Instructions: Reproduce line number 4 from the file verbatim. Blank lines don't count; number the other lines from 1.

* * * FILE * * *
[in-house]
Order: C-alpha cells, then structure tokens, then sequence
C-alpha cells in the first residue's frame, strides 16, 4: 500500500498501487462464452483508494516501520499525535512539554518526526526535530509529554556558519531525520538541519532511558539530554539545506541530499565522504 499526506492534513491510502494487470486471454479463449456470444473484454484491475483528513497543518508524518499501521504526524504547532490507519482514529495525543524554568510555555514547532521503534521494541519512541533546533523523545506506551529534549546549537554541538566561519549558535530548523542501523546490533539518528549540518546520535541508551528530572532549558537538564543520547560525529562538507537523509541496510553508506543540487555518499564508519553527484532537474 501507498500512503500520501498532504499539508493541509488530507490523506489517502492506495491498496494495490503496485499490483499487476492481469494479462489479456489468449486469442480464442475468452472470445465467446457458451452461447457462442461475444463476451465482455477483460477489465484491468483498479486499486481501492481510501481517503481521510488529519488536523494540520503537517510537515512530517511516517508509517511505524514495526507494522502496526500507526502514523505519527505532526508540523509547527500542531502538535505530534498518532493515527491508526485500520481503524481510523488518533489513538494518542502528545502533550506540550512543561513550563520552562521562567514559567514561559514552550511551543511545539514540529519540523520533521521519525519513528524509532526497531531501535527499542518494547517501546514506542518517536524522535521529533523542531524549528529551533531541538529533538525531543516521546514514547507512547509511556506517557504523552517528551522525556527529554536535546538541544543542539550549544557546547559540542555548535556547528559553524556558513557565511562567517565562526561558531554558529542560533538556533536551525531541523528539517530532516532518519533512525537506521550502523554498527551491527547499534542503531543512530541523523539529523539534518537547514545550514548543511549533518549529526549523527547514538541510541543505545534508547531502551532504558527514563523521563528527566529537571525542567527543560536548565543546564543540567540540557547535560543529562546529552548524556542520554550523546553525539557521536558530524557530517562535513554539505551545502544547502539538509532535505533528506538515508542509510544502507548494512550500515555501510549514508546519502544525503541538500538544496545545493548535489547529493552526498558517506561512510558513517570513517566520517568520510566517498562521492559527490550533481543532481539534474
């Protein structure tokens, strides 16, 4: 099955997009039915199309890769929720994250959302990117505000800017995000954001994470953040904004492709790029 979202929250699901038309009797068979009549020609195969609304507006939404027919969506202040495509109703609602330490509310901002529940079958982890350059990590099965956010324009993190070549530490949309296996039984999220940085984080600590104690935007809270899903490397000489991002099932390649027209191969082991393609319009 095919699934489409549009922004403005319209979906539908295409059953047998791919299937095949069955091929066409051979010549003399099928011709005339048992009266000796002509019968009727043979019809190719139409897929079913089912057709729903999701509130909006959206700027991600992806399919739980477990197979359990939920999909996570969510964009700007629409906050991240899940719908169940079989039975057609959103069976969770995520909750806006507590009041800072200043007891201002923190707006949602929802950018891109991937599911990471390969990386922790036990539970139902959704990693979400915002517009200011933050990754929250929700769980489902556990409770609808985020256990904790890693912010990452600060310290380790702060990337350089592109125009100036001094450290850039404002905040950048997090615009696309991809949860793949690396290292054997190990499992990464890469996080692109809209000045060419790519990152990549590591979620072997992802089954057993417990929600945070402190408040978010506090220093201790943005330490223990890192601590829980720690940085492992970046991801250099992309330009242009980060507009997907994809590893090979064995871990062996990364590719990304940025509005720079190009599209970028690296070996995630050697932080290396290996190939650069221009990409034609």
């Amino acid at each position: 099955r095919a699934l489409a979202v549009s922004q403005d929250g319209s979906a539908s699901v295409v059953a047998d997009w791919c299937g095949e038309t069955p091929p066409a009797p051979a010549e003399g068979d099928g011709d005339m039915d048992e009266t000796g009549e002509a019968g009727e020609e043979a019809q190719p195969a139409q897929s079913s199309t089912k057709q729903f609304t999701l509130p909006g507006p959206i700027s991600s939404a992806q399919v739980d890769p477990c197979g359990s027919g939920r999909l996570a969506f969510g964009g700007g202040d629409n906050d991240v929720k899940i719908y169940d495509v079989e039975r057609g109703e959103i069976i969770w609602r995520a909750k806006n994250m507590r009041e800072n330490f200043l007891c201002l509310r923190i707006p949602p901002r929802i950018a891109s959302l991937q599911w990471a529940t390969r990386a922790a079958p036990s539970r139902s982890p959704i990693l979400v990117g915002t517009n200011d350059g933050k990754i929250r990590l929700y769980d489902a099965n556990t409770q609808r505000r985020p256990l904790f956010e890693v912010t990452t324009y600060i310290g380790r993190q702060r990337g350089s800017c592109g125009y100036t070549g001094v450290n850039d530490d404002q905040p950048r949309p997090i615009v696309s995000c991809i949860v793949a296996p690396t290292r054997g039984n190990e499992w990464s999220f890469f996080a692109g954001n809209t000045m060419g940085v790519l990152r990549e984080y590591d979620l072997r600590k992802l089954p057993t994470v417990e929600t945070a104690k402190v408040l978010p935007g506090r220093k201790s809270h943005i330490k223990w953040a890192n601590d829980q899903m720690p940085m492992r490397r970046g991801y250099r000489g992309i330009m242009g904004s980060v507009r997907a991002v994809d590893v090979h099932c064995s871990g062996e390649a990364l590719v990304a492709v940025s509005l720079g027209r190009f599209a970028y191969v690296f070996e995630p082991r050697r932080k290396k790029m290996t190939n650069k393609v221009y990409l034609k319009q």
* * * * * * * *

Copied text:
């Protein structure tokens, strides 16, 4: 099955997009039915199309890769929720994250959302990117505000800017995000954001994470953040904004492709790029 979202929250699901038309009797068979009549020609195969609304507006939404027919969506202040495509109703609602330490509310901002529940079958982890350059990590099965956010324009993190070549530490949309296996039984999220940085984080600590104690935007809270899903490397000489991002099932390649027209191969082991393609319009 095919699934489409549009922004403005319209979906539908295409059953047998791919299937095949069955091929066409051979010549003399099928011709005339048992009266000796002509019968009727043979019809190719139409897929079913089912057709729903999701509130909006959206700027991600992806399919739980477990197979359990939920999909996570969510964009700007629409906050991240899940719908169940079989039975057609959103069976969770995520909750806006507590009041800072200043007891201002923190707006949602929802950018891109991937599911990471390969990386922790036990539970139902959704990693979400915002517009200011933050990754929250929700769980489902556990409770609808985020256990904790890693912010990452600060310290380790702060990337350089592109125009100036001094450290850039404002905040950048997090615009696309991809949860793949690396290292054997190990499992990464890469996080692109809209000045060419790519990152990549590591979620072997992802089954057993417990929600945070402190408040978010506090220093201790943005330490223990890192601590829980720690940085492992970046991801250099992309330009242009980060507009997907994809590893090979064995871990062996990364590719990304940025509005720079190009599209970028690296070996995630050697932080290396290996190939650069221009990409034609």